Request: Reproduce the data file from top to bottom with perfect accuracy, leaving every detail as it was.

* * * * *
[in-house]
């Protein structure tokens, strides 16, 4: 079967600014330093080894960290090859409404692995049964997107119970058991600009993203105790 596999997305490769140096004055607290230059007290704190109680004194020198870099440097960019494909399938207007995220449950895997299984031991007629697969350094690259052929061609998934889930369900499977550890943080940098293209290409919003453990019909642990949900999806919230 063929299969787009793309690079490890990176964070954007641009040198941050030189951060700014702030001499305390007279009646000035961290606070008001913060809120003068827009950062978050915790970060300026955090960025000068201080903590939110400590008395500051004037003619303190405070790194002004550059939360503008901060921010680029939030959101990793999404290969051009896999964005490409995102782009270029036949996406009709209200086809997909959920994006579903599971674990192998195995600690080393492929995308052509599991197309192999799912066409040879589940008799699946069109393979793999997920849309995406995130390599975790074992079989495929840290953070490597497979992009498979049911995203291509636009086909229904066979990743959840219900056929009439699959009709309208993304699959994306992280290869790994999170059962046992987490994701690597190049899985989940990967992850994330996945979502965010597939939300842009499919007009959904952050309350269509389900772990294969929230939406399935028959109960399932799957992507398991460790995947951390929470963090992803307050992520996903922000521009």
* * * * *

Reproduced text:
[in-house]
């Protein structure tokens, strides 16, 4: 079967600014330093080894960290090859409404692995049964997107119970058991600009993203105790 596999997305490769140096004055607290230059007290704190109680004194020198870099440097960019494909399938207007995220449950895997299984031991007629697969350094690259052929061609998934889930369900499977550890943080940098293209290409919003453990019909642990949900999806919230 063929299969787009793309690079490890990176964070954007641009040198941050030189951060700014702030001499305390007279009646000035961290606070008001913060809120003068827009950062978050915790970060300026955090960025000068201080903590939110400590008395500051004037003619303190405070790194002004550059939360503008901060921010680029939030959101990793999404290969051009896999964005490409995102782009270029036949996406009709209200086809997909959920994006579903599971674990192998195995600690080393492929995308052509599991197309192999799912066409040879589940008799699946069109393979793999997920849309995406995130390599975790074992079989495929840290953070490597497979992009498979049911995203291509636009086909229904066979990743959840219900056929009439699959009709309208993304699959994306992280290869790994999170059962046992987490994701690597190049899985989940990967992850994330996945979502965010597939939300842009499919007009959904952050309350269509389900772990294969929230939406399935028959109960399932799957992507398991460790995947951390929470963090992803307050992520996903922000521009």